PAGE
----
One-way network link keeps systems secure
Necessity became the mother of invention when Instrumentation Systems Engineering Dept. 8232 Manager Curt Nilsen created a new device that is subject to a recent exclusive license.
Curt had been working on material monitoring techniques for arms control when he wanted to remotely make unclassified information available to computer users who were on either classified or unclassified systems. (Both were desirable, due to the need for varying levels of access to carry out either physical monitoring or treaty verification.) His solution was to use optical isolation. Data can be sent by a light-emitting diode and received by a photodetector. This simple one-way optical implementation assures that information can flow in only one direction. Special protocols were also created to assure extreme data reliability in this one-way environment.
"Optical isolation is great. Unless your photodetector turns itself into a light bulb," Curt explains, "you’re ensured the data won’t go the other way. It is literally 100 percent one-way."
The device grew into a high-speed link using asynchronous transfer mode (ATM) cards (at 155 megabits per second) when a summer student was using a serial port version and needed more speed. A co-worker suggested using ATM, Curt says, and through the ATM card vendor, the licensee heard about the technology and met Curt.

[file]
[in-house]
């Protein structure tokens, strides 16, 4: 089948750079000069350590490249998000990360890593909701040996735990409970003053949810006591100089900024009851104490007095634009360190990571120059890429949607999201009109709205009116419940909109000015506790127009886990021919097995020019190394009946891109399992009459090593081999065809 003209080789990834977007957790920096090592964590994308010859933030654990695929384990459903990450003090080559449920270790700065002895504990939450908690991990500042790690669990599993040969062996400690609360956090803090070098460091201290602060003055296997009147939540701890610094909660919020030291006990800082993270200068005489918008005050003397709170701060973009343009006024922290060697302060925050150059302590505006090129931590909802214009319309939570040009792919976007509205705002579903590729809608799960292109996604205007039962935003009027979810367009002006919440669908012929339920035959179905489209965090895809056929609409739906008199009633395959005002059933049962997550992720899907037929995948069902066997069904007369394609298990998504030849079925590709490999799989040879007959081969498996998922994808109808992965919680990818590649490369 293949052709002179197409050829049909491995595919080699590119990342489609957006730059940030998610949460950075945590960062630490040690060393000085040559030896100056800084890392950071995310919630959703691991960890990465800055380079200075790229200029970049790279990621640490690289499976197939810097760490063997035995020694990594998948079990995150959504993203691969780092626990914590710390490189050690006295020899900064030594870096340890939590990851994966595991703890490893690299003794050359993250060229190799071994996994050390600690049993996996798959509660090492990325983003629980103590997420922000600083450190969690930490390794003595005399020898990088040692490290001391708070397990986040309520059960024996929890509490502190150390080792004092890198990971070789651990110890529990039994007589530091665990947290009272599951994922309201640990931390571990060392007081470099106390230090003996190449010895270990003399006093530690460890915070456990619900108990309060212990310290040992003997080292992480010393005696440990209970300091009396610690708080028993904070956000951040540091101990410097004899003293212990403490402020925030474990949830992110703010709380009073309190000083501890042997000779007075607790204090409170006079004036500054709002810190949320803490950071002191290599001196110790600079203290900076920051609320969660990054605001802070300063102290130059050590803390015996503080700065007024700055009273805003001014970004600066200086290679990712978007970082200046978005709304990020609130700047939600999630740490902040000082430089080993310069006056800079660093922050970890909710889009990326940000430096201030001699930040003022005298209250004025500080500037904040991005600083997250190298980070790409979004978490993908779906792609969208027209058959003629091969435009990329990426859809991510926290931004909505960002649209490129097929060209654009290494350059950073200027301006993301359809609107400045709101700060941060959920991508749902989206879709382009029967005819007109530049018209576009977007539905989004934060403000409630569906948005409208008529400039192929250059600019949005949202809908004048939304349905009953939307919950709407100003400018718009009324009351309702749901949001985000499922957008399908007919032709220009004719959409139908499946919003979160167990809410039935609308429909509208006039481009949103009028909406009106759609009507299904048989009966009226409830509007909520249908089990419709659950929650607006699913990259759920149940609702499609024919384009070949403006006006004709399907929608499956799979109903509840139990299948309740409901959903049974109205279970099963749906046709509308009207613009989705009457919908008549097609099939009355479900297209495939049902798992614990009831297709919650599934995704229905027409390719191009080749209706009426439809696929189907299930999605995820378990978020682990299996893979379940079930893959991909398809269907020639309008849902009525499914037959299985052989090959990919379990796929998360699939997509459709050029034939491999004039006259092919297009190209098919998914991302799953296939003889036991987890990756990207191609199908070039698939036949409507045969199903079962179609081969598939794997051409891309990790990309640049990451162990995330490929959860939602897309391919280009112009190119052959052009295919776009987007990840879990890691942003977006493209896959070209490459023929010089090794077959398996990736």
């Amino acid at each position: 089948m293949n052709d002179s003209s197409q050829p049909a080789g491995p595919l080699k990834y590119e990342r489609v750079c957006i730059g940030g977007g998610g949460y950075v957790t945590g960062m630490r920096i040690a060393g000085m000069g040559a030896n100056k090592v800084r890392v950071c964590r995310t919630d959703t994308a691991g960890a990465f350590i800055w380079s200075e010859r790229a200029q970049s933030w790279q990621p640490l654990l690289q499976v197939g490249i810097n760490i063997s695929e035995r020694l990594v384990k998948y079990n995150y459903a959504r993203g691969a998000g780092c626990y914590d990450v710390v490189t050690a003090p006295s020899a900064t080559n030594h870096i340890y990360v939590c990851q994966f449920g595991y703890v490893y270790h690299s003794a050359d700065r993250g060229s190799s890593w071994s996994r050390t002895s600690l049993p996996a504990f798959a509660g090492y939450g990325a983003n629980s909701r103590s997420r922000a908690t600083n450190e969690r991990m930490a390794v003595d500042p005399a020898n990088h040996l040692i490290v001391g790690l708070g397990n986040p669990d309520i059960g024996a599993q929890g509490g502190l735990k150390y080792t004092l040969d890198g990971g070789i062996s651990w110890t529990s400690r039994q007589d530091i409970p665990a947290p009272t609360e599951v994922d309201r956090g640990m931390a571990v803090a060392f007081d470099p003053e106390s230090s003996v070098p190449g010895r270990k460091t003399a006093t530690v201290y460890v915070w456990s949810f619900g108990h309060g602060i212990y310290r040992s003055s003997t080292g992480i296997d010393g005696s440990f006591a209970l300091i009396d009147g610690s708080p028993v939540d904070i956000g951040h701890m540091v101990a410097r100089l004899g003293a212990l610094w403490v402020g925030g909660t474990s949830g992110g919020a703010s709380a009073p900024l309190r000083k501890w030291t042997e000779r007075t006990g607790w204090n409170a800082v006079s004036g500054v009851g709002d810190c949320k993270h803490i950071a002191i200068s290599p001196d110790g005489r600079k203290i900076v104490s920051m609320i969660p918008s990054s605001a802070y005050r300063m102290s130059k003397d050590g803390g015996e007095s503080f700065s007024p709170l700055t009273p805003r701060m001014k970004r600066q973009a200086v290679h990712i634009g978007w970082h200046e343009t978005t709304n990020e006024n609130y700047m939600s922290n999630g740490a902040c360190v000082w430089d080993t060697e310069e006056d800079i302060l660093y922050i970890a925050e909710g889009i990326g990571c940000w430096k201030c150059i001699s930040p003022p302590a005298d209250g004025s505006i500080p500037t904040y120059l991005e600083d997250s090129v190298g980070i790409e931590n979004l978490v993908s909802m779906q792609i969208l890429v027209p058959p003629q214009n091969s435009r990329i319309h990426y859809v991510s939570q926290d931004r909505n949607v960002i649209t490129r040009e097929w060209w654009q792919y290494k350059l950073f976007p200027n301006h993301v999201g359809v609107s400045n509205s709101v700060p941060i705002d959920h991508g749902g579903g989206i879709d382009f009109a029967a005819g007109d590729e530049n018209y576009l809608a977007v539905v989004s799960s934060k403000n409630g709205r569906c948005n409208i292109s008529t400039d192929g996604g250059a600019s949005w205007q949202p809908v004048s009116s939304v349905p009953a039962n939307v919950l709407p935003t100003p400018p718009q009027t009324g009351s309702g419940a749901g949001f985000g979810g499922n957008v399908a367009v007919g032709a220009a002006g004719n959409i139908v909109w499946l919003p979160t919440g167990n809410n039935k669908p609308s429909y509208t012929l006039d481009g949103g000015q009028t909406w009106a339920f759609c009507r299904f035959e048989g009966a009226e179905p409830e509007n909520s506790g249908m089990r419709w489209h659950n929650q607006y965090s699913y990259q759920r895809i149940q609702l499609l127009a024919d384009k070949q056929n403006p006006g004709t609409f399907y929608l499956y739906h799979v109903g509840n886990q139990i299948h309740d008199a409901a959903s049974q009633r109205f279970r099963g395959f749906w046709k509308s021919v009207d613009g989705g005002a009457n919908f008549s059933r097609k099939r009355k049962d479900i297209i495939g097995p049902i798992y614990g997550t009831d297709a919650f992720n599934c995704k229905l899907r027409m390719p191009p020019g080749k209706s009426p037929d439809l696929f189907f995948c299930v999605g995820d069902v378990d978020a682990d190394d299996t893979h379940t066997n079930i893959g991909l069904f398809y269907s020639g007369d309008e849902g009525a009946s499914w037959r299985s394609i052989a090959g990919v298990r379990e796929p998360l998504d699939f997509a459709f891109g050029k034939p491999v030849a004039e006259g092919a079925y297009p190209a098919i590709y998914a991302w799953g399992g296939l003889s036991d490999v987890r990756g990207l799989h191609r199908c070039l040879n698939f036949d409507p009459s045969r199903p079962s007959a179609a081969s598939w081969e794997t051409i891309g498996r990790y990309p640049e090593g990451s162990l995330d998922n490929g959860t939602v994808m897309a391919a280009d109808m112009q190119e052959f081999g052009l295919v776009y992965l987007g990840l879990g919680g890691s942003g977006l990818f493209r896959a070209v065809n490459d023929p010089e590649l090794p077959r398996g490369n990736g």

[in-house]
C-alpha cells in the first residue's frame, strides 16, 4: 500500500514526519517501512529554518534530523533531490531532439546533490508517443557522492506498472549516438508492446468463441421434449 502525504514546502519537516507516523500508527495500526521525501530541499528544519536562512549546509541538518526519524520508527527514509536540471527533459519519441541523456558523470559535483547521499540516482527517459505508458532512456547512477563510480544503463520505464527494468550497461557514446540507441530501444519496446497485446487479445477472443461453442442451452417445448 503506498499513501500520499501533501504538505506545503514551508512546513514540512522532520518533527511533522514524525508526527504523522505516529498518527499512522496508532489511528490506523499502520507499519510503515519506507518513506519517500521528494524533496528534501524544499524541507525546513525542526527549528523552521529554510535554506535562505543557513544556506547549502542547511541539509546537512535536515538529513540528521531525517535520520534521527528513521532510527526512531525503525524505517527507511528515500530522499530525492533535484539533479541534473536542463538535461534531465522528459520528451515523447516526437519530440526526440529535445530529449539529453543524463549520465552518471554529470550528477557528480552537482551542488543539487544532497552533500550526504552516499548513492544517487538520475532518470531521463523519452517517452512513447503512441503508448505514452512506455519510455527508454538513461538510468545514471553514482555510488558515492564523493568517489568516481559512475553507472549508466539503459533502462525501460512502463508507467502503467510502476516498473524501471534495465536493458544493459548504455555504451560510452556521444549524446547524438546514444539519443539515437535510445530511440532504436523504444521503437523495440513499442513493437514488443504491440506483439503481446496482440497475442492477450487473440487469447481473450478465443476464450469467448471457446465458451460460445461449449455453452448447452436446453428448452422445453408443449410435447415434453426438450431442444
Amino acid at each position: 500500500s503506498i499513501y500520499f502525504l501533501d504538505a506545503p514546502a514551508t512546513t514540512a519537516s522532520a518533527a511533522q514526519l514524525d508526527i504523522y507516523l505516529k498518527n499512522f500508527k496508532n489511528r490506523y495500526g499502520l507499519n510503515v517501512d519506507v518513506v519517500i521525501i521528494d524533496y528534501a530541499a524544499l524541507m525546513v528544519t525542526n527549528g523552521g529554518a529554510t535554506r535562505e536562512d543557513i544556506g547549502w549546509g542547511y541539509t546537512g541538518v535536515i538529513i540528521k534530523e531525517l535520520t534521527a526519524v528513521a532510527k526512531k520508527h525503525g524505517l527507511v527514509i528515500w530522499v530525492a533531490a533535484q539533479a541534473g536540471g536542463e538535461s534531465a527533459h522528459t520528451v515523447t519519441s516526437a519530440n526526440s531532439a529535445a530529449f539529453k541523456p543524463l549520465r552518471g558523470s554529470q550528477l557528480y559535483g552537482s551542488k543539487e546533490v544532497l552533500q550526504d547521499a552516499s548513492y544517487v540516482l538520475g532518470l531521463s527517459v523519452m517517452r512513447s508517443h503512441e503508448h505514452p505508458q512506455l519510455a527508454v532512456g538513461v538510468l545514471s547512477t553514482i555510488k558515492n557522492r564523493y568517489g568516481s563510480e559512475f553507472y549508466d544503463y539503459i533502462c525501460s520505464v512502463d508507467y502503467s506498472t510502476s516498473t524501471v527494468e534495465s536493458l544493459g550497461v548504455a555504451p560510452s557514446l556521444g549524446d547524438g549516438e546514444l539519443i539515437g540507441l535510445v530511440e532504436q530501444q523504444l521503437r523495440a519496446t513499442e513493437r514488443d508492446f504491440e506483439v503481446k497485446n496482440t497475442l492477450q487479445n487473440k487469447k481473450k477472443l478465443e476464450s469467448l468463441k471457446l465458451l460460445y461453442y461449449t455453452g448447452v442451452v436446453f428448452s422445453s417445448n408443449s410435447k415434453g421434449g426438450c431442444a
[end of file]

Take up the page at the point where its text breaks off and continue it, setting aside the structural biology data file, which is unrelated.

Now Curt’s data diode (as it is called) is the core technology of the licensee’s privately held company, Owl Computing Technologies Inc. (www.datadiode.com). Company founder Ron Mraz had representatives negotiate an exclusive license with Sandia this winter after initially obtaining licensing rights in 1998.
"The underlying technology can be applied in many places," Mraz says, "to harden the security of any existing infrastructure, and we’re moving forward to more generalized use of the application. Sandia has helped tremendously."
"The time is right for him to introduce the technology into the marketplace," adds Craig Smith, who handled the license re-negotiation for Sandia’s Business Development Support Dept. 8529.
Owl’s implementation of the data diode and its one-way protocols using ATM technology created a "very attractive product," Curt says. The data diode’s one-way link keeps information within a private network inaccessible, while allowing an inflow of information from the Internet or another outside network — similar to the way a one-way mirror permits viewers to see outside even while outsiders cannot see in. Information from the outside source is copied in a one-way stream onto the destination computer.
Owl Computing, meanwhile, is offering its data security products based on this technology to aerospace and defense companies, government agencies, national laboratories, heavy industry, health care, and information technology sectors.